Last modified: January 4, 2019
Reviewed By: Dr. Richard Honaker
It is increasingly harder to ignore the opioid epidemic in the United States. The affects of opioid addiction stretch far beyond those struggling with the addiction. It affects families, local communities, state and federal governments. But how did this happen? What can we do?
Did you know that nearly 30 percent of people prescribed opioids will abuse them in some way? This epidemic is disheartening with an estimated 115 people die of an opioid overdose every day in America.
We get a lot of opioid and addiction questions via our free online doctor chat. To help those struggling with addiction, or people who want to learn more, we sat down with Dr. Richard Honaker, Chief Medical Advisor at Your Doctors Online.
How serious is the current opioid epidemic as it relates to the future of health and healthcare?
It is very serious. Overdose deaths continue to increase. In 2016, 66 percent of the 64,000 drug overdose deaths involved an opioid. This is five times higher than in 1999. On average, 115 Americans die every day from an opioid overdose. This is a higher number of deaths than deaths from guns or car accidents.
Why are opioids more prevalent today? Potential causes?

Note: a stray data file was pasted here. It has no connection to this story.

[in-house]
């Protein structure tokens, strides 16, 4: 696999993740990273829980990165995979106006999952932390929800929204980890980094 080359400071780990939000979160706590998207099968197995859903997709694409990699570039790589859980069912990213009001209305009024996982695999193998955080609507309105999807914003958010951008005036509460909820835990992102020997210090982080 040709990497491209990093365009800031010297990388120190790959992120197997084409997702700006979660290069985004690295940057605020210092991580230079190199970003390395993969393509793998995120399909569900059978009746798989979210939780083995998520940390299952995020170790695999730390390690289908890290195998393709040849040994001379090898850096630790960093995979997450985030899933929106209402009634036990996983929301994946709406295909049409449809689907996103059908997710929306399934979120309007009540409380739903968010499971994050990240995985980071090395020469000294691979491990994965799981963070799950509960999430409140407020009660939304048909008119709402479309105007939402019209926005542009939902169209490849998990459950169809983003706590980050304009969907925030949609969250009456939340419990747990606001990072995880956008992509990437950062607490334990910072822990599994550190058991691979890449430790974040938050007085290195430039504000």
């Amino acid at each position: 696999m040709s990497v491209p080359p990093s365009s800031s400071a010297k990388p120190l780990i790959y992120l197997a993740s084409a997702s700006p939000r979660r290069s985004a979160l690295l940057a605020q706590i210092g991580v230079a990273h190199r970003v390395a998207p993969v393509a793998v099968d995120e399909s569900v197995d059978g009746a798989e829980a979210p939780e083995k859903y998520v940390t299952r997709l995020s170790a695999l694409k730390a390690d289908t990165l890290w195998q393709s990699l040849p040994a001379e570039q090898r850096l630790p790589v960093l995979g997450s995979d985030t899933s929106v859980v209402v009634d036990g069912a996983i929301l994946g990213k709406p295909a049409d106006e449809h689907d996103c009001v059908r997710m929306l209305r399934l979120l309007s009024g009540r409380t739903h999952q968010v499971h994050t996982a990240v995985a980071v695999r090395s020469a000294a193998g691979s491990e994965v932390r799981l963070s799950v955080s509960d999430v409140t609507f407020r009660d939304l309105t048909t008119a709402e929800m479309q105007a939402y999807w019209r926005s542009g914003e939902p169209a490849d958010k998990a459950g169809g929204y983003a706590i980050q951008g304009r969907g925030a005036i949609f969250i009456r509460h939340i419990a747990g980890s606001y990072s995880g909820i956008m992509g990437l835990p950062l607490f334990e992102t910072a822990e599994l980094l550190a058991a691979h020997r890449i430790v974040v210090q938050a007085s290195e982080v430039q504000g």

The prevalence of chronic pain has exploded and thus more opioid prescriptions are being given. Aggressive pharmaceutical company marketing is also a factor. As is the introduction of new pain management standards by the Joint Commission on the Accreditation of Healthcare Organizations in 2000, which caused an increase awareness of the right to pain relief.
How can a parent or loved one spot a family member abusing opioids?
Clues to opioid overuse or abuse are school or work neglect, mood swings, drowsiness, being unkempt, more secretive behavior, reduced social interaction, poor memory, anxiety, constipation, slowed breathing, slow movements and reaction time, apathy, and depression. Also look for short pieces of paper, dollar bills, short straws, small mirrors, needles, and rubber tubes around.
What treatment steps should be taken for someone on opioids?
If someone on opioids is unresponsive don’t let them sleep it off. Call 911 immediately. Carry or have Narcan or Evzio available to temporarily reverse the opioid effects. Get the patient to seek counseling and help in an outpatient or inpatient program. Try StopOverdose.org and National Institute on Drug Abuse/Opioids for information and support.
Can talking to a doctor help?
Talking to a doctor can help, as well as starting to open up and talking to friends, family, church contacts, etc.
If you or someone you know is suffering from opioid addiction, or any addiction, talk to a doctor to get information. You can talk to a doctor today too. Simply sign up quickly for our free online doctor chat and start talking to a physician in minutes.
Submitted by Dr. Richard Honaker: http://www.independentmedicalexaminer.com/IME-Directory/Virginia/Dr-Richard-A-Honaker-MD.asp
Disclaimer: This article provides general information and is not intended to diagnose, treat or cure any disease or medical condition. If you require specific advice, please consult one of our medical professionals through the app. However, in case of an emergency, please call 911.